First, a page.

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I read that Password Managers are a more secure option than remembering passwords. I am currently evaluating Passwords Managers with cloud synchronization and there is something that really confused me.

For cloud synchronization platforms, usually not free, you first need to create an account with a platform account password password-1. This account is mainly used for billing purposes. Then, you have to create a second password password-2, named Master Password, which is used to generate all the other passwords. So initially, you have 2 passwords.

In this situation, is it a good practice to replace password-1 with a password generated from password-2?

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  • Why is there a chicken/egg problem? The Master Password isn't used to generate anything.
    – schroeder
    Commented Feb 20, 2023 at 8:53
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    @schroeder: I think it would be correct to say the Master Password is used to generate (via key-stretching such as PBKDF) the symmetric key which protects the encrypted password storage, no?
    – Ben Voigt
    Commented Feb 20, 2023 at 22:31
  • @BenVoigt sure, if you're exceeding the context. My question is "where is the chicken/egg problem?"
    – schroeder
    Commented Feb 20, 2023 at 22:34
  • The Chicken and Egg part was just a little pleasant to write down, but I was referring to a kind of bootstrap process: 1) Create an account for let's say NordVPN or other (password-1 chosen manually) 2) Create a Master Password 3) Replace password-1 by a generated one. So it's difficult to create a robust strong 32-character password-1... if you don't have the Password Generator in a first place. Thanks to every body, this topic seems a little bit more clear on my side, I will need more time to think about it.
    – Robert
    Commented Feb 21, 2023 at 5:04

3 Answers 3

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[Disclosure: I work for 1Password]

Do not reuse your password manager Master Password for anything, including for other services that the password manager vendor might offer.

I am not sure which password manager you are describing with a separate billing service, but I very much understand how a service could be designed that way. (We don't do it that way at 1Password, but this is a trade-off, which others may do differently.)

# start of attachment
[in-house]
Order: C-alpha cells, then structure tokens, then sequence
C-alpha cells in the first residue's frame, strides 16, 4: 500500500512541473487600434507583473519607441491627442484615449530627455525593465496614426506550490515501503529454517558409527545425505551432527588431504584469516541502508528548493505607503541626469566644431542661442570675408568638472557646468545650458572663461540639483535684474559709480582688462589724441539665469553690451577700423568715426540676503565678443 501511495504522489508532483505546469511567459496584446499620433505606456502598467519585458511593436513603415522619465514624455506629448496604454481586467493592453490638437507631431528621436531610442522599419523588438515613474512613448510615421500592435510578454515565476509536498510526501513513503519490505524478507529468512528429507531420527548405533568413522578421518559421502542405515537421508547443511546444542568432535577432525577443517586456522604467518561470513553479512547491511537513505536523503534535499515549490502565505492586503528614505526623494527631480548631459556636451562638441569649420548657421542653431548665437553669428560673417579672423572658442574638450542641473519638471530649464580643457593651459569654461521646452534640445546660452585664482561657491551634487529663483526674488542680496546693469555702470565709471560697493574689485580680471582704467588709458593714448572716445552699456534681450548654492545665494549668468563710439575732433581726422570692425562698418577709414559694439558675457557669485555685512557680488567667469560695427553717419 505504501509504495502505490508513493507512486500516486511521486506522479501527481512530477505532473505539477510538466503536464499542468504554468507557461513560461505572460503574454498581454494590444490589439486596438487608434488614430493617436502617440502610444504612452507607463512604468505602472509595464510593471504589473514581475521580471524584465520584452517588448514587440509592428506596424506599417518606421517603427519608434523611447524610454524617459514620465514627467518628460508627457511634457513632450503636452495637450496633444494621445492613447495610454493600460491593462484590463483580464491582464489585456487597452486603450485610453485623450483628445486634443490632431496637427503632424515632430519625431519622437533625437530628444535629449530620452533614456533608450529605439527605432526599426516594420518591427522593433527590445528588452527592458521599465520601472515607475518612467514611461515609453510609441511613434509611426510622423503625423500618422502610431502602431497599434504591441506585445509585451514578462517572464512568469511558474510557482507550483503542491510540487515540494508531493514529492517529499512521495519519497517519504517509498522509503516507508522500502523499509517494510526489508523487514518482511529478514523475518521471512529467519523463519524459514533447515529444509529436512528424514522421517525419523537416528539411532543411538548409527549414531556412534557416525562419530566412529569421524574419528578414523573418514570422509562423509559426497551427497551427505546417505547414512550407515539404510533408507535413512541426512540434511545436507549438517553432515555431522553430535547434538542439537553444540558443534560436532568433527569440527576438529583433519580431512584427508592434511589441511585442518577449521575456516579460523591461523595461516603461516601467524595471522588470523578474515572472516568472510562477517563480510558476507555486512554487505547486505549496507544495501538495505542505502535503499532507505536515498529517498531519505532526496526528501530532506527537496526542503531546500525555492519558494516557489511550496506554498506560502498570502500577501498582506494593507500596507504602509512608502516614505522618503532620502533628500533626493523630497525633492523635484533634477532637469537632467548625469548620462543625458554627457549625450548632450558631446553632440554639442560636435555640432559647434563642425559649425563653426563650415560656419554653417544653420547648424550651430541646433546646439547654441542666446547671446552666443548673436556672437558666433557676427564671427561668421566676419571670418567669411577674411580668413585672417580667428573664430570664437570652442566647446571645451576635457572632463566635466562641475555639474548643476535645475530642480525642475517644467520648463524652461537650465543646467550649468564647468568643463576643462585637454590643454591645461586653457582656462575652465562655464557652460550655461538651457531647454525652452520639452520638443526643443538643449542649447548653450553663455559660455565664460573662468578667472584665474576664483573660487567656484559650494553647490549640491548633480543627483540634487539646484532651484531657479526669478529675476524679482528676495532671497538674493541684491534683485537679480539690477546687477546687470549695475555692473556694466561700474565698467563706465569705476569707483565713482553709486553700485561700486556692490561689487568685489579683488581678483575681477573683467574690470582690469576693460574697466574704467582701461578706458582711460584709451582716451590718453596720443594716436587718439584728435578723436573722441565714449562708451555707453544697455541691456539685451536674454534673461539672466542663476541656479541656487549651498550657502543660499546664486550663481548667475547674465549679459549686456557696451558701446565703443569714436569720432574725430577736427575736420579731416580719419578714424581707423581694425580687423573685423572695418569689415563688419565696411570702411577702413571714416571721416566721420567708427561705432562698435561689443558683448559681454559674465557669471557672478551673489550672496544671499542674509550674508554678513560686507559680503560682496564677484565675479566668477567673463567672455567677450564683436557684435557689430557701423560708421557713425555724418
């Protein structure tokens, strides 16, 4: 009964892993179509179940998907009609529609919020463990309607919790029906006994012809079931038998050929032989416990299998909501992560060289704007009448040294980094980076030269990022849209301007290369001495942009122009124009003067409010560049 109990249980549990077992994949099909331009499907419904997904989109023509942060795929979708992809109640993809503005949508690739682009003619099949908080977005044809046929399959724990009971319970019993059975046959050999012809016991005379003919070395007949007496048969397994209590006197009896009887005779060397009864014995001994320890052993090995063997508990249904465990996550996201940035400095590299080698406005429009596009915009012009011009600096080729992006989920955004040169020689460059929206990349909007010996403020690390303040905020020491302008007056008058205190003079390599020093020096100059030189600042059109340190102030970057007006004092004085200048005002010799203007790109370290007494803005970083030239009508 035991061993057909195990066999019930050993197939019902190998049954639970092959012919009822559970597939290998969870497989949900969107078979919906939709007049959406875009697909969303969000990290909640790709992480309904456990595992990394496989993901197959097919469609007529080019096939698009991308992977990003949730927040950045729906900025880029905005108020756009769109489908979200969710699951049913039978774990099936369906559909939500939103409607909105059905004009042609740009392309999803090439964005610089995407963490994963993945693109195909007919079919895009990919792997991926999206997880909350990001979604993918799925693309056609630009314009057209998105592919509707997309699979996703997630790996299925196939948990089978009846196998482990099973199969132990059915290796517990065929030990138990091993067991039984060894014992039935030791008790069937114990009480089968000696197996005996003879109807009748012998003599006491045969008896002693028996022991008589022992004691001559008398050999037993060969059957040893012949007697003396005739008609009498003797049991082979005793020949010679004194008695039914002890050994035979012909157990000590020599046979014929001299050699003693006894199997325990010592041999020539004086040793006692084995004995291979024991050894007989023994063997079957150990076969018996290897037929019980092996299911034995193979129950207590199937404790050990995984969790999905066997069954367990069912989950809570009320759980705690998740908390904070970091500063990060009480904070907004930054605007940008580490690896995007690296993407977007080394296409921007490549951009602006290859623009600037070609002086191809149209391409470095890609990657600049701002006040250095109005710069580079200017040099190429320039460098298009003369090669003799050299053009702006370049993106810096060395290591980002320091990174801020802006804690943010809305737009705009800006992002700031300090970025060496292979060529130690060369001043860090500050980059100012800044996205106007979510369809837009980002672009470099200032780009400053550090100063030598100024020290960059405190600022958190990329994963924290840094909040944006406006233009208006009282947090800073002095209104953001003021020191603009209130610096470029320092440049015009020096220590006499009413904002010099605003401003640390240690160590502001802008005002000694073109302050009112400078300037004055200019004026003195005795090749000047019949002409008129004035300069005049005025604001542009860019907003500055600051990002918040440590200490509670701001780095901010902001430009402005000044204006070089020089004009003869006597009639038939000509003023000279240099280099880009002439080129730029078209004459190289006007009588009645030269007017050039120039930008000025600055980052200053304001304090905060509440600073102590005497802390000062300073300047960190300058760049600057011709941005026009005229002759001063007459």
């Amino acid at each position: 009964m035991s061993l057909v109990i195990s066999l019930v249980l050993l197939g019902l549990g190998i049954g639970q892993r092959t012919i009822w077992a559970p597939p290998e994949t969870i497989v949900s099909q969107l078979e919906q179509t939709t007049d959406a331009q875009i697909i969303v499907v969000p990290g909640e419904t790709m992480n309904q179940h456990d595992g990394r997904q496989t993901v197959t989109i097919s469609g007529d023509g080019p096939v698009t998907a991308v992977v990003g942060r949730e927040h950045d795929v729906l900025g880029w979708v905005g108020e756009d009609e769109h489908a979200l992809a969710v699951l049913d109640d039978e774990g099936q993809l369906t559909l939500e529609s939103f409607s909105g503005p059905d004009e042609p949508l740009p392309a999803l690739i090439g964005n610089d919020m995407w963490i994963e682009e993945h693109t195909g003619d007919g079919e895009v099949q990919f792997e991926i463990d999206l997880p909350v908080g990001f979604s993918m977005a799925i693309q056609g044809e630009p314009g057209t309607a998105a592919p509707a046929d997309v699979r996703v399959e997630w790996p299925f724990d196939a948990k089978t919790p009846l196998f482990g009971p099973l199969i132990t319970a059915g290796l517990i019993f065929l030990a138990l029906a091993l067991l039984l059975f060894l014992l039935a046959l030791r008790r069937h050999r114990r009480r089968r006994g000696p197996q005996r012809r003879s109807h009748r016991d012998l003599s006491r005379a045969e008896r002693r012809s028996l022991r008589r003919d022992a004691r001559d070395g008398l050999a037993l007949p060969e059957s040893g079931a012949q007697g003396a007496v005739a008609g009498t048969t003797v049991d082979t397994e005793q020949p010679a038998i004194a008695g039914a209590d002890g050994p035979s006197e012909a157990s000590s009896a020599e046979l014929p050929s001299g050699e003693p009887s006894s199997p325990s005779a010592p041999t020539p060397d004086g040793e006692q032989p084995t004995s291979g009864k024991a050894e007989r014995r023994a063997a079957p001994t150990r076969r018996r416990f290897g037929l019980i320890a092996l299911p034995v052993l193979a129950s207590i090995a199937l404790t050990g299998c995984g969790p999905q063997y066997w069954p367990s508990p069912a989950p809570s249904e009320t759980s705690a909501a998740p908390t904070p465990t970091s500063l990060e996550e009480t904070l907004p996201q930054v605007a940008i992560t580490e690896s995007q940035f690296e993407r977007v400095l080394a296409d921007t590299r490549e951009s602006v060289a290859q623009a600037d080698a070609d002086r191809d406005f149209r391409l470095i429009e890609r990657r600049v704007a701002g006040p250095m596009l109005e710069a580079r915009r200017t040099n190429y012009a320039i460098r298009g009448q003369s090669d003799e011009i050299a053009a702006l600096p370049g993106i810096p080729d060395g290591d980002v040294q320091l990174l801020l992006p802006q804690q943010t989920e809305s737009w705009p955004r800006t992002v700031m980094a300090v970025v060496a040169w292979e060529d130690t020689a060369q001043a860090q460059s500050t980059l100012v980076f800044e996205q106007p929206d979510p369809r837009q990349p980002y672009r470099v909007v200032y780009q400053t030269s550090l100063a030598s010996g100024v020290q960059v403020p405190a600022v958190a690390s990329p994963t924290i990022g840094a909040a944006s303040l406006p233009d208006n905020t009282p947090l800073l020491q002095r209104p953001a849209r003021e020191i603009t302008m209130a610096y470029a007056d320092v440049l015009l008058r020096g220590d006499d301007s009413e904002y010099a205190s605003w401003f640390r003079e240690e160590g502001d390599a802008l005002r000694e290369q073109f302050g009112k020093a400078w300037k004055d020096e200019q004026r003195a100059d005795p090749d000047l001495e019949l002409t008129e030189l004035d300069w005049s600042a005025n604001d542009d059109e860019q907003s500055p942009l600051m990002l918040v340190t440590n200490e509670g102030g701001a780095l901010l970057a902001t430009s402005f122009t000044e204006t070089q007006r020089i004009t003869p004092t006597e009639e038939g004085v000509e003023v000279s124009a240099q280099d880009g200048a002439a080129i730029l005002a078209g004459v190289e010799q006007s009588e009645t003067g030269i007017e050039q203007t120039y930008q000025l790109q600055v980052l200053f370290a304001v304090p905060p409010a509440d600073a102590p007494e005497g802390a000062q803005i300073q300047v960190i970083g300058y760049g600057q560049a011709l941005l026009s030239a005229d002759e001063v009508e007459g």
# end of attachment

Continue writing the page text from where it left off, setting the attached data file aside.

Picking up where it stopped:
In all likelihood, your billing account password is a password used for authentication while the master password is used for encryption. Because people mostly encounter passwords for authentication and the metaphors we that are used for talking about passwords and unlocking are all better metaphors for authentication, most people don't see the distinct security properties of passwords used for encryption.

In a well-designed system, the vendor of your password manager is not able to reset your Master Password. If you forget it and you haven't set up some alternative recovery mechanism, you will be forever locked out of your data. That is good design for a password manager because it means that the operators of the service can't get into your data if they are compromised (or evil.) A password used for authentication can always be reset by the service.

Different password managers that offer a synching or on-line service have taken different strategies dealing with the fact that users need both a way to authenticate with the service and a way to decrypt their data. Some, like the one that you describe, has you use two separate passwords. I know that at one point Dashlane worked this way and had set up contradictory password requirements for the authentication and Master Password password in order to prevent people from reusing the same one for both. I don't know if they still do this.